Sniper & Sharpshooter Forums banner
1 - 10 of 10 Posts

· Registered
Joined
·
1 Posts
Discussion Starter · #1 ·
New to shooting.

Looking at a Tikka T3x Super Varmint in .223 with a 20 or 24 inch barrel and 1:8 twist for varmints.

Is it possible to take deer with such a riffle? If so, what sort of cartridge doo y'all recommend?

Thanks for your advice!
 

· Registered
Joined
·
1,525 Posts
Some states do not allow a 223 for deer, so you need to check the hunting regs in your state for this info. That said, IMO, a 223 is a bit light for a quick kill. I can be done but it requires better shot placement.

If you are hunting in your back yard I might consider a 6.5CM which is a caliber that will do double duty and knock down dear easily. Then depending on the varmints, get yourself a .22lr as a dedicated varmint shooter and save a bundle on the ammo.


Now if you travel I would suggest looking to some calibers that easy to get ammo when on the road. I've found that the 30-06 is such a caliber and that is what I have for my travel rifle. I have an inexpensive Howa 1500 in 30-06 and it shoots crazy good with Federal Fusion 150gr ammo. I decided to get a rifle that was inexpensive for FLY-TO hunting trips because I didn't want to risk the Airlines loosing the rifle which has happened to TV personalities on several hunting shows.
I did go a little high end with the scope and put a Vortex GEN II PST on it so it isn't exactly low end but loosing it won't be as bad as taking a hit for a custom shooter with a good scope.

My. .02

Martino
 

· Registered
Joined
·
47 Posts
For big game in 5.56
In my Colt M4 I use 70gr TSX Barnes and 26.0 of TAC in LC brass with CCI 41 primers for Caribou .
And try to keep my shots under 100 yards and suggest this cartridge only for experienced cool hunter.
For a more traditional cartridge for deer hunting suggest the 308 Win a great place to start.
 

· Registered
Joined
·
15 Posts
Short answer is, yes. I've killed bear with a 223/5.56. However, there are so many better choices. If a 223/5.56 is your choice, bullet construction and shot placement are very important. Try for a neck breaking hit, otherwise be really good at tracking. Tikka is a great choice. For a factory gun, they are hard to beat.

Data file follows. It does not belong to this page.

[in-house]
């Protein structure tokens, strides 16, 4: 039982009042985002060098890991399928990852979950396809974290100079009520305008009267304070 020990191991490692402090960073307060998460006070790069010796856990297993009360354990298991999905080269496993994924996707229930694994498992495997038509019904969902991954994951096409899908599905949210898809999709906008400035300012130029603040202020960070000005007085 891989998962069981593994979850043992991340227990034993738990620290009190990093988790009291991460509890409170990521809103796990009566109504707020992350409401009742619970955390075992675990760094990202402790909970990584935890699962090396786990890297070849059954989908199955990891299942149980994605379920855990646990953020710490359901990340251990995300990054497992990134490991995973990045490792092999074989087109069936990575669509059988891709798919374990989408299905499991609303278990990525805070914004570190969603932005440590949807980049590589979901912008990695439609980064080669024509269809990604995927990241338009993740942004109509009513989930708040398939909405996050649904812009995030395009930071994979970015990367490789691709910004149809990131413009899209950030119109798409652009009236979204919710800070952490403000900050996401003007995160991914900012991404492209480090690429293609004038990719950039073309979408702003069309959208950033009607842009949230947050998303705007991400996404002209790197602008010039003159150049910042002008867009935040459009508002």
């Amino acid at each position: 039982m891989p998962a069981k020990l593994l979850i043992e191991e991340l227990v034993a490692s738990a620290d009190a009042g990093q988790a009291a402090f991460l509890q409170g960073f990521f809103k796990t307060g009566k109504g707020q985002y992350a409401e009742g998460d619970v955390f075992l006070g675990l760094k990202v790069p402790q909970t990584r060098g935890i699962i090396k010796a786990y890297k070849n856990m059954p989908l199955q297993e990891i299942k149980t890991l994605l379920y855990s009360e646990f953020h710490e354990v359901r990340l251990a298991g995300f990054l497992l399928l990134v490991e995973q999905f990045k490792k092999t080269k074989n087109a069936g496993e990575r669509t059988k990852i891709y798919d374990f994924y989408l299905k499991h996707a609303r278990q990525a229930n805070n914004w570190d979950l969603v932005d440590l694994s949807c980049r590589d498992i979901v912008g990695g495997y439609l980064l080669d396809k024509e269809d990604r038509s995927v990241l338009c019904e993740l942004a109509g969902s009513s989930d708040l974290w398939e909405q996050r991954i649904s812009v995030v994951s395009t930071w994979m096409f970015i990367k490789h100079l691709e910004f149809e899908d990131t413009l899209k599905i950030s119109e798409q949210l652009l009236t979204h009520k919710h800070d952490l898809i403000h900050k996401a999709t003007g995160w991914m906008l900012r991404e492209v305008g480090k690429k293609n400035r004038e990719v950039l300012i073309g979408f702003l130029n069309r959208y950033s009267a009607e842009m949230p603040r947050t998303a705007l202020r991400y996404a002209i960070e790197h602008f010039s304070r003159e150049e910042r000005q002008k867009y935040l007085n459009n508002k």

· Registered
Joined
·
10 Posts
Many places have much larger deer than the whietail in south TX. .223 works fine here, even with sow hogs and the larger axis deer. I use a 65gr BTSP. I usually drop the deer where they stand, but I never had one run over 30 yards before dropping. But as was said before, you need to be sure your state allows it, and you should consider the size of the deer you're after.
 

· Super Moderator
Joined
·
826 Posts
The .223 / 5.56 MM is light for deer. Which is why a lot of states won't allow it. Too many wounded and lost animals. Also, many of the .223 bolt guns are set up for varmint hunting. (Lightweight, thin jacketed bullets 55 grains or less). These guns have rifling that can have anywhere from 1 in 10", up to 1 in 12" twist. So as to not overspin the light jacketed, explosive varmint bullets in the 40 to 50 gr. range.

These barrels will not stabilize the heavier bullets needed for deer and larger game. (60 to 75 grains). Accuracy will be poor, and the longer and heavier bullets may even tumble. It would be better to invest in one of the rifle / scope package guns from Savage or Mossberg in .308 or .30-06, and use it for taking larger game.